I think most people have a dish or a food that they go to in times of stress or anxiety.
As well as a good chicken stock soup, mine is a good Bolognese sauce.
When I am anxious it has been known for my freezer to fill with pots of Bolognese, it is a great quick dish for my son and his friends to come in and eat and safeguards them from eating fast food.
I make a Bolognese if I have some tomatoes that need eating, or some bits of celery or a carrot or indeed I have even been known to make it when I have a drop of wine left in a bottle, not good enough to drink but good enough to cook with.
I see little point in writing my recipe for Bolognese as I believe anyone who is reading this would already have one.
For me Bolognese is a process of cooking. I brown the meat in the pan first. I use a lot of pork – pancetta or smoked streaky bacon – as well as beef mince. Pork fat adds such a depth of flavour to any dish particularly if it is sealed and then cooked slowly.
I use a soffritto base in my Bolognese, I like to do this in a lot of what I cook. It has a base of onions, carrot and celery and garlic. Bay leaves, oregano – fresh if you have it and added at the end, if not then a good dried version is always good enough. If I have some then I will add fresh basil and /or parsley at the end of the cooking for added flavour and extra nutrition. I let the soffritto cook slowly with a lid on the pan, it helps keep the moisture in, they sweeten and soften. When they have ‘surrendered’, I add all the other ingredients.
A splash of wine, enough seasoning – always taste it, tomatoes can take a lot of seasoning. If I have them then I will also add sun dried tomatoes for added sweetness and flavour.
My process is to get it going methodically and then just leaving it to cook slowly. The method gives you time to think, to think about what you are doing, in the hope that anything else that may be a preoccupation may subside just for a short while. It is a process, perhaps even a therapy. When all the ingredients are back in the pot I suggest that it is left to cook on a low heat but not for hours as this can make the tomatoes taste acidic rather than sweet. It is the rich sweetness and the depth of flavour that you are seeking, so that it simply tastes balanced and delicious.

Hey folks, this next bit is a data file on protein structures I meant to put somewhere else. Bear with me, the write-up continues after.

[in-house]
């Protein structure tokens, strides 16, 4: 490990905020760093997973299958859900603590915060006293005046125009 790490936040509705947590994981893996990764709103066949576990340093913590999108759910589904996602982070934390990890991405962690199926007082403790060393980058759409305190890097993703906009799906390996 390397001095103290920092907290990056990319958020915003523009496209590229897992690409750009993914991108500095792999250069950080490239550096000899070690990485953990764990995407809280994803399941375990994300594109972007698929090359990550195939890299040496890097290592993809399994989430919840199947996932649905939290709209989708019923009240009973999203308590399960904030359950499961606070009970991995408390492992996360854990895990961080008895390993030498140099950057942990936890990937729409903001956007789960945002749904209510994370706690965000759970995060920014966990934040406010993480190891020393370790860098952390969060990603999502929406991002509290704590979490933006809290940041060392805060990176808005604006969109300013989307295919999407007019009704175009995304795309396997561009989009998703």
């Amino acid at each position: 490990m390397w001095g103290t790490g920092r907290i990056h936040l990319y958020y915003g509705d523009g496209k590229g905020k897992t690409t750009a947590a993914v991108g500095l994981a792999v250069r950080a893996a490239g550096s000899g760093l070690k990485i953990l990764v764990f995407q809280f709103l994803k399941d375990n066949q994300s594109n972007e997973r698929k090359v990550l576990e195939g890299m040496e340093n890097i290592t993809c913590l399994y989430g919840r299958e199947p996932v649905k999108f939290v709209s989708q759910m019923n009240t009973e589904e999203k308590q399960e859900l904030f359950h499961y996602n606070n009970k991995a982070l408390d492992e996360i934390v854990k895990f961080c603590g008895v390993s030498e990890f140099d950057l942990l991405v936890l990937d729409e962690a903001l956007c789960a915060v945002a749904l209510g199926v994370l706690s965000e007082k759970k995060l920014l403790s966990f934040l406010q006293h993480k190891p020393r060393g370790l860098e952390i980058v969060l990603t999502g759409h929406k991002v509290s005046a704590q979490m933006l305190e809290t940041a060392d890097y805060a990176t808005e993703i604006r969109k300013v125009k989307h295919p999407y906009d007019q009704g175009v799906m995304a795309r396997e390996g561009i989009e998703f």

Recently and whilst staying with me, a dear friend experienced a significant loss, the kind that is not a surprise but is always a shock. Due to circumstances his fade from life took too long for him and was SO painful for those that loved him. So very sad for everyone but especially for those who are far too young to be left behind, who might struggle to understand, and some will never have a chance to gather the memories of the man he was, warts and all. I remember him as being just so HERE, SO clever, brilliant, SO vital and yes he was human and could be marginally unpredictable, perhaps obnoxious but so charming and for all of the right reasons.
Though one has to mention that we are, in part, nurtured by those that we choose to surround ourselves with. He was once married to this very dear and same friend, and what a team they were. I feel privileged to have known him and them. I still feel honoured to be friends with one of his daughters and her very special Mum.
As a result of the news of his sudden passing, I found myself cooking Bolognese late one Sunday evening whilst relatives were en route to gather together at their time of grief. In between sorting bedding and pillows, I was looking for tins of tomatoes and slicing onions.
Bolognese is a tradition, a simple and nourishing offering of home. Home cooked food is always comforting, always offers up memories, a good reason to gather people together to share their time, their stories, their celebrations and their grief.
I end with a sense of coincidence, it is a grey Sunday afternoon, the mood in this house is a little tired, maybe even a little flat, and my son has just asked me if there is any Bolognese in the freezer…